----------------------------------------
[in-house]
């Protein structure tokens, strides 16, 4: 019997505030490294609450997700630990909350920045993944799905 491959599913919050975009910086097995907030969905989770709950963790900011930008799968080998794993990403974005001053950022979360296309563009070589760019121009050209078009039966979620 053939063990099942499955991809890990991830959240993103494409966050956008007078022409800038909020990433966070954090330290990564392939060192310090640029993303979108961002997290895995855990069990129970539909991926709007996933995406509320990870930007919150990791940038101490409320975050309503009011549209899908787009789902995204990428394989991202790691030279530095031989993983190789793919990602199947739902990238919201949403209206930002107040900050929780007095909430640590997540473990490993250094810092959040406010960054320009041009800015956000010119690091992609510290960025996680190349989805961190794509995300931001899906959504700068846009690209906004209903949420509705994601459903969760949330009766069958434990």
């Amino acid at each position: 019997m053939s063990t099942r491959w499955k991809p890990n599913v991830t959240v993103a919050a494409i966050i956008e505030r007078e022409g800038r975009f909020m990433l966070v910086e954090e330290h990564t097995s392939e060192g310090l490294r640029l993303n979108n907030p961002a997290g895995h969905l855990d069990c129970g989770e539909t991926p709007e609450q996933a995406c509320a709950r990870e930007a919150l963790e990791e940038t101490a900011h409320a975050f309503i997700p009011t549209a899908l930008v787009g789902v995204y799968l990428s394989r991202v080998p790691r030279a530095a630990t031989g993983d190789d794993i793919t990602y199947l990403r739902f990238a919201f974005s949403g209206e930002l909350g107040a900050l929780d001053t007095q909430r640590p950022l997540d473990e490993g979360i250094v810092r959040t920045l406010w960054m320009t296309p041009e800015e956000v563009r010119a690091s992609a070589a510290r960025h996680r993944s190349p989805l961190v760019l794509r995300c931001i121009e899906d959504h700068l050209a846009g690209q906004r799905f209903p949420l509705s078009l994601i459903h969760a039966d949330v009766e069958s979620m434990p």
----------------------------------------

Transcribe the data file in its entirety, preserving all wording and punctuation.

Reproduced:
[in-house]
């Protein structure tokens, strides 16, 4: 019997505030490294609450997700630990909350920045993944799905 491959599913919050975009910086097995907030969905989770709950963790900011930008799968080998794993990403974005001053950022979360296309563009070589760019121009050209078009039966979620 053939063990099942499955991809890990991830959240993103494409966050956008007078022409800038909020990433966070954090330290990564392939060192310090640029993303979108961002997290895995855990069990129970539909991926709007996933995406509320990870930007919150990791940038101490409320975050309503009011549209899908787009789902995204990428394989991202790691030279530095031989993983190789793919990602199947739902990238919201949403209206930002107040900050929780007095909430640590997540473990490993250094810092959040406010960054320009041009800015956000010119690091992609510290960025996680190349989805961190794509995300931001899906959504700068846009690209906004209903949420509705994601459903969760949330009766069958434990």
């Amino acid at each position: 019997m053939s063990t099942r491959w499955k991809p890990n599913v991830t959240v993103a919050a494409i966050i956008e505030r007078e022409g800038r975009f909020m990433l966070v910086e954090e330290h990564t097995s392939e060192g310090l490294r640029l993303n979108n907030p961002a997290g895995h969905l855990d069990c129970g989770e539909t991926p709007e609450q996933a995406c509320a709950r990870e930007a919150l963790e990791e940038t101490a900011h409320a975050f309503i997700p009011t549209a899908l930008v787009g789902v995204y799968l990428s394989r991202v080998p790691r030279a530095a630990t031989g993983d190789d794993i793919t990602y199947l990403r739902f990238a919201f974005s949403g209206e930002l909350g107040a900050l929780d001053t007095q909430r640590p950022l997540d473990e490993g979360i250094v810092r959040t920045l406010w960054m320009t296309p041009e800015e956000v563009r010119a690091s992609a070589a510290r960025h996680r993944s190349p989805l961190v760019l794509r995300c931001i121009e899906d959504h700068l050209a846009g690209q906004r799905f209903p949420l509705s078009l994601i459903h969760a039966d949330v009766e069958s979620m434990p």